August 10, 2023

Continuous Communication

As church leaders we are continuously thinking about communication, whether it’s the clergy pondering their sermon’s effectiveness, the wardens wondering how best to share financial news with the congregation, or the ad-hoc communication team wrestling with the complexities of a hybrid service. We have all said with some variation that The Episcopal Church is a well-kept secret. Many in our wider communities are unclear who and where we are, many life-changing programs offered from the Church Center (815 Second Ave, New York City) and other Episcopal organizations go unheard, and some dioceses are constantly struggling with proving relevance with congregations unaware of the myriad of benefits that the staff provides.

Perhaps a comprehensive communication plan threaded through our ministry context is needed where communication initiatives become a priority rather than a passing thought or a discreet effort by one individual. The pandemic of course highlighted the benefits of a strong communication strategy. While some have improved as a result there are many others who reverted to previous habits that do not serve our ministries well.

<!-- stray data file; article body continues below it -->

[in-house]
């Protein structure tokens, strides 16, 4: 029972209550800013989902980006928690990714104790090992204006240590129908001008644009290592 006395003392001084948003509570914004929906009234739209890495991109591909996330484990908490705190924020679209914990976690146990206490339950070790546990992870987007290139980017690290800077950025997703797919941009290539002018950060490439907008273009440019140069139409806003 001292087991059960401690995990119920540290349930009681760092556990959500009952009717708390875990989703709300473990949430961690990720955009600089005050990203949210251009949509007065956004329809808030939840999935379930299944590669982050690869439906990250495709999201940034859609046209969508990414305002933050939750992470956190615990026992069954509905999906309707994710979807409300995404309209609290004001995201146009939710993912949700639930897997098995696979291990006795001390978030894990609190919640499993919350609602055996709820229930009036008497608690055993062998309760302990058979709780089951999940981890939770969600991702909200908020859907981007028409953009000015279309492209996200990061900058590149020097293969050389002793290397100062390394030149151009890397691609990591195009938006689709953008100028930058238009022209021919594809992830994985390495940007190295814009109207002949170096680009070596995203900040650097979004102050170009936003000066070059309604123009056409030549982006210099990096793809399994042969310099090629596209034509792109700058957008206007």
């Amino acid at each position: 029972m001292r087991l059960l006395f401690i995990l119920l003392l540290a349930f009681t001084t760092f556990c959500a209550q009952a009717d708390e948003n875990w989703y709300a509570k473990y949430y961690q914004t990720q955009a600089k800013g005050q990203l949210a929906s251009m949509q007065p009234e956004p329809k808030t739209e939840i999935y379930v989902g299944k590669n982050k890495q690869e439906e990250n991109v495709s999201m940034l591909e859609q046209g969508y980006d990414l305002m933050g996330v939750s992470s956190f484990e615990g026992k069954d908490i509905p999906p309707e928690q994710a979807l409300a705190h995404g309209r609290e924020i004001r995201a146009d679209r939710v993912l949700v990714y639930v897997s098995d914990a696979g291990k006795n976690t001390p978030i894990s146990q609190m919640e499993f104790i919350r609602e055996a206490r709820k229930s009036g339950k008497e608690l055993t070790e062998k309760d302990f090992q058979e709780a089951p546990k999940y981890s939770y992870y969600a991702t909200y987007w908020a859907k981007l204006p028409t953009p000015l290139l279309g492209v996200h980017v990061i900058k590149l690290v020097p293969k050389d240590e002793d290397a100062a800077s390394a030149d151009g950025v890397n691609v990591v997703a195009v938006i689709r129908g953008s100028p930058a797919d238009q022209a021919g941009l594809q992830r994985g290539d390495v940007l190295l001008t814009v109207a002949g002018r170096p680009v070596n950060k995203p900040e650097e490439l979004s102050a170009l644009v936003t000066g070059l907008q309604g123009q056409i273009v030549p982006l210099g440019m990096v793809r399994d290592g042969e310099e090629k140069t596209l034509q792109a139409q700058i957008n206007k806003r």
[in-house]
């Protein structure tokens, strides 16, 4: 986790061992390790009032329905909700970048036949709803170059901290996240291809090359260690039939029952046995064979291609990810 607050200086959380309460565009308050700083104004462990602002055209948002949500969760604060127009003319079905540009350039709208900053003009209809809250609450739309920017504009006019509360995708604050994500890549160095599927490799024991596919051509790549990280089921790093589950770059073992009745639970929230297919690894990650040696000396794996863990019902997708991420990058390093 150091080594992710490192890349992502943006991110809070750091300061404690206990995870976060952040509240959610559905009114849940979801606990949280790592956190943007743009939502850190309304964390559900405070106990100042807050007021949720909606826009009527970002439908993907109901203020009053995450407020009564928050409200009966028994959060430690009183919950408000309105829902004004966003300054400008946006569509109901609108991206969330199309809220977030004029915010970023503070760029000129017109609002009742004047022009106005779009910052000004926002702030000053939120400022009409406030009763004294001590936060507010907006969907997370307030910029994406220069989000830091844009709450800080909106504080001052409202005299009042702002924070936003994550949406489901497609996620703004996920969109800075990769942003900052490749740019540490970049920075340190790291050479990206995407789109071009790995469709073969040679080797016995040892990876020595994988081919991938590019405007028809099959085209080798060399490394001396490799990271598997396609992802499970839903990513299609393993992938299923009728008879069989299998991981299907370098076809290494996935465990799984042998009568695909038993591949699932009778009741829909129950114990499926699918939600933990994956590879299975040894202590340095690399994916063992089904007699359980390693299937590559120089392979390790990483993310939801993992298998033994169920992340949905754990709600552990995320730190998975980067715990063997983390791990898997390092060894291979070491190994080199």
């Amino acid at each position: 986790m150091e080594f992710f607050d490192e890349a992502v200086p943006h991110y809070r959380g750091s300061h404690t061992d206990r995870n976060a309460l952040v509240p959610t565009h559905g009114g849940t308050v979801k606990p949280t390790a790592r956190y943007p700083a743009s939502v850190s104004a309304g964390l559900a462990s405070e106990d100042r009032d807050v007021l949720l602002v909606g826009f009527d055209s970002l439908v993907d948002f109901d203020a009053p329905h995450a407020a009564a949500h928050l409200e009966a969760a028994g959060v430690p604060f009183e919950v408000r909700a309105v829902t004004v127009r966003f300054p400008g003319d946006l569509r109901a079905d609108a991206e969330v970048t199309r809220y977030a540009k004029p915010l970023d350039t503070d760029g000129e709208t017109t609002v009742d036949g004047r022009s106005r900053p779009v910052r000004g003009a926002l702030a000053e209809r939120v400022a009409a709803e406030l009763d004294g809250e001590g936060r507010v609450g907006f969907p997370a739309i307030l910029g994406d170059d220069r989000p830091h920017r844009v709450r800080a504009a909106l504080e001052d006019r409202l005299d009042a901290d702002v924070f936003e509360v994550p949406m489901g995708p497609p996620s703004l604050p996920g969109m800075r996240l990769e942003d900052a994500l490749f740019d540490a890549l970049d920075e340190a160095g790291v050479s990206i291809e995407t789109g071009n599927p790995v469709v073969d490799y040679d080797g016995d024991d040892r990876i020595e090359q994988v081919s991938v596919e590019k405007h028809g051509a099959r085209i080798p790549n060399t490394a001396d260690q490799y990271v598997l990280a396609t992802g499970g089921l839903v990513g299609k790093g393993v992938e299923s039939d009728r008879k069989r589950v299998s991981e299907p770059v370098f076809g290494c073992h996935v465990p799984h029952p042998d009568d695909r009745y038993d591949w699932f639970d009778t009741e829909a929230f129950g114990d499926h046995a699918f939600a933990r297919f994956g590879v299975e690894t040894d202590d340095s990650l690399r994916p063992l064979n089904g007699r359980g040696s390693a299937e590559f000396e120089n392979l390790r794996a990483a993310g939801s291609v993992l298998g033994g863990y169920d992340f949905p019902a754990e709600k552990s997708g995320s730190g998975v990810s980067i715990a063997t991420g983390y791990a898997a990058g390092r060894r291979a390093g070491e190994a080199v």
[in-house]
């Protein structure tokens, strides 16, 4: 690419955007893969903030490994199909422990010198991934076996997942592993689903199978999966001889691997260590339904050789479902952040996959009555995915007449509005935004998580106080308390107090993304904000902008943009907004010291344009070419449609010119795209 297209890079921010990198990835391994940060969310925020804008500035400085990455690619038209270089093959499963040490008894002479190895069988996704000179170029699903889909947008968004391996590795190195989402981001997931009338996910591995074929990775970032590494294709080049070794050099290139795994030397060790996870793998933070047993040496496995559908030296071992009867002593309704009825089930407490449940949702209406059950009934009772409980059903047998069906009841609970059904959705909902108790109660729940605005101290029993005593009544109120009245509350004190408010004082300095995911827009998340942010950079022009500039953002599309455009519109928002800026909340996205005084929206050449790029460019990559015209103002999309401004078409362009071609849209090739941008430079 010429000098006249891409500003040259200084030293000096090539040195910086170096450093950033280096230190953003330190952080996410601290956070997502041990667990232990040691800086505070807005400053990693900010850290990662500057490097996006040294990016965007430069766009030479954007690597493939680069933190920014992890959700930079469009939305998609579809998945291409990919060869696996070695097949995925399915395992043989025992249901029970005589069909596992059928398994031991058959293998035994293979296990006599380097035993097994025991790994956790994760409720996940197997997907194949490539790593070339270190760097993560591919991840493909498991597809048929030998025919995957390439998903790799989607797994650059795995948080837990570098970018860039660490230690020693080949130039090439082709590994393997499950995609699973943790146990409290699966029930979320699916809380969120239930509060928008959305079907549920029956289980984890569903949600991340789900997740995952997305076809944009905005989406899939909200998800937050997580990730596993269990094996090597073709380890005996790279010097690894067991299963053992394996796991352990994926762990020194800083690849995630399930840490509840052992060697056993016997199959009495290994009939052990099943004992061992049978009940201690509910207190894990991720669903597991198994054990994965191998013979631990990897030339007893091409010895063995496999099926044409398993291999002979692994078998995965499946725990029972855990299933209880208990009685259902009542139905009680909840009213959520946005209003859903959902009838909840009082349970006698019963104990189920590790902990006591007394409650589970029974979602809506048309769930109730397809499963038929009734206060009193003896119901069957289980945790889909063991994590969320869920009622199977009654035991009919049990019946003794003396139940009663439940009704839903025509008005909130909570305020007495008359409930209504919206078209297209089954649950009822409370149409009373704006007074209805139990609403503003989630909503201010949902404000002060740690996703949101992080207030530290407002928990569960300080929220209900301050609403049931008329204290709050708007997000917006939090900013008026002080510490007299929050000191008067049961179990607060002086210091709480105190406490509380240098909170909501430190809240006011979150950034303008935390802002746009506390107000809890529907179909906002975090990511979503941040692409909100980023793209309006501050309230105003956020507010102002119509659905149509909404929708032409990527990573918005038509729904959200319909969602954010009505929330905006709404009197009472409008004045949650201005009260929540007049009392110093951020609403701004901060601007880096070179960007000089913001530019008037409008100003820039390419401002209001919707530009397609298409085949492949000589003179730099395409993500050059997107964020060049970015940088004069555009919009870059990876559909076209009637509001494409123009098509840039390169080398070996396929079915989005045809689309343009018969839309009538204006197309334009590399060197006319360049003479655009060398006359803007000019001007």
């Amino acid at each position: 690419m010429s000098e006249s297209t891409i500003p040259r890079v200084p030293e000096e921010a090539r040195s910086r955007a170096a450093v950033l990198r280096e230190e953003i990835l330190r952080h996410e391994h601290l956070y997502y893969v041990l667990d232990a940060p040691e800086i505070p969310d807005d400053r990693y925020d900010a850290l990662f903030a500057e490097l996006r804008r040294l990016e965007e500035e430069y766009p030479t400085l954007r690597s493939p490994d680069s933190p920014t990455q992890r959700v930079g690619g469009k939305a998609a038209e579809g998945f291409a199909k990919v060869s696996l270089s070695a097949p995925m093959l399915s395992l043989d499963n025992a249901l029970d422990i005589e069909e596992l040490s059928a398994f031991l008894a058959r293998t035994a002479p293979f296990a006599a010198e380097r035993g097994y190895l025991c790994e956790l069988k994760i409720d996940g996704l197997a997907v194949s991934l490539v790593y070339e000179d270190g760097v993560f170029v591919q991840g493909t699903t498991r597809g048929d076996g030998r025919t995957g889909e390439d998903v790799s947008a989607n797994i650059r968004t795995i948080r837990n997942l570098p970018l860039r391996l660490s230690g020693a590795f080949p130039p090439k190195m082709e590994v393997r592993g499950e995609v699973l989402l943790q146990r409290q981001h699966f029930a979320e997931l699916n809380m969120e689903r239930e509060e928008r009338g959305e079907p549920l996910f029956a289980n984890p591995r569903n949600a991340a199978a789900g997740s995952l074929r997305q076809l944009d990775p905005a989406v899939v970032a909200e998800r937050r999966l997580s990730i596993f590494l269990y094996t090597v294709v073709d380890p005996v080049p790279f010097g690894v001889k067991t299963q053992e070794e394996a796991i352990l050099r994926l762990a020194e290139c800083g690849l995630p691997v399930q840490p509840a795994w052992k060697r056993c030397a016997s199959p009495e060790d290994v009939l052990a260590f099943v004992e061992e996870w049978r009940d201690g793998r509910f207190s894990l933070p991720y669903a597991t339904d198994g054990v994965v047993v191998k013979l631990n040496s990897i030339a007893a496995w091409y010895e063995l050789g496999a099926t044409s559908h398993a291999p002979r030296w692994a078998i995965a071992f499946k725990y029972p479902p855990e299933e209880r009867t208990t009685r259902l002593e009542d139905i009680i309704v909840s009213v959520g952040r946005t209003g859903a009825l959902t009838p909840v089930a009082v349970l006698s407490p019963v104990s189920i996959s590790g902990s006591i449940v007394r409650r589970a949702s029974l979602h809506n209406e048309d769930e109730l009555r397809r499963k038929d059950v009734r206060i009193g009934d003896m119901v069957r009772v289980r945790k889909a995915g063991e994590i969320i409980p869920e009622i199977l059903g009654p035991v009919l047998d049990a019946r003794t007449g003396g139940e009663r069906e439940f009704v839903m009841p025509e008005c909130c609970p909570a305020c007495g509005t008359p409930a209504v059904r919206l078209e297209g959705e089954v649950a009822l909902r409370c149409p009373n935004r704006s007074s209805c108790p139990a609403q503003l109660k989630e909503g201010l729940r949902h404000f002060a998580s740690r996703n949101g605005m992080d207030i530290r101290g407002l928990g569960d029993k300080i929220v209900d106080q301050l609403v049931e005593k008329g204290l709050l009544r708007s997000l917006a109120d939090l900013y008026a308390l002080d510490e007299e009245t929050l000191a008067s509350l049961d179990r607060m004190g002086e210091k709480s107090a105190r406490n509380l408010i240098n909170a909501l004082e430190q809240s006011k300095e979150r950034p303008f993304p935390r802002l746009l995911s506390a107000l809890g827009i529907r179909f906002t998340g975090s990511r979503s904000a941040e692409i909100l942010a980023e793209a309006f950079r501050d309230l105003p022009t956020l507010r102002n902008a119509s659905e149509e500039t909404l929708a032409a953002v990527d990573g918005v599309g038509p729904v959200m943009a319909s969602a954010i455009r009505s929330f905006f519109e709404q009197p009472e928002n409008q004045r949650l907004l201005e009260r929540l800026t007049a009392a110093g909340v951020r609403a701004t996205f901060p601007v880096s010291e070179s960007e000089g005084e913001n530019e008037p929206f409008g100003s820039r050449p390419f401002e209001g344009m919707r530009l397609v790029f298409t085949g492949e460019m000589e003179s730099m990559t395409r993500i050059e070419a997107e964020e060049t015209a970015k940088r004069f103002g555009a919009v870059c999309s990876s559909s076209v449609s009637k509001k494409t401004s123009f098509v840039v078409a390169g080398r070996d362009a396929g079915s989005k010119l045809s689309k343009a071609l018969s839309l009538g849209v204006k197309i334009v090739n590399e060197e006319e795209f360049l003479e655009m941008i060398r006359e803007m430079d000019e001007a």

As a work in progress, within our congregation we have modeled this comprehensive strategy in that all communication is handled by one committee with a team leader. This includes our website, social media (Facebook, YouTube, Instagram), church newsletter, Zoom services, audio and video within the church, external communication to the diocese and community, weekly email and robo-calls to the congregation, Wi-Fi, and documenting church events through pictures. The committee reports monthly to the Vestry sharing successes and challenges. The team is comprised of all volunteers with funding from the church budget and donors within the congregation. The team is also used as a resource for other initiatives such as Stewardship planning.

We need to continuously ask ourselves who are we not reaching, who is not being heard or seen and who is being left out as we live into our primary mission of seeking souls for Christ.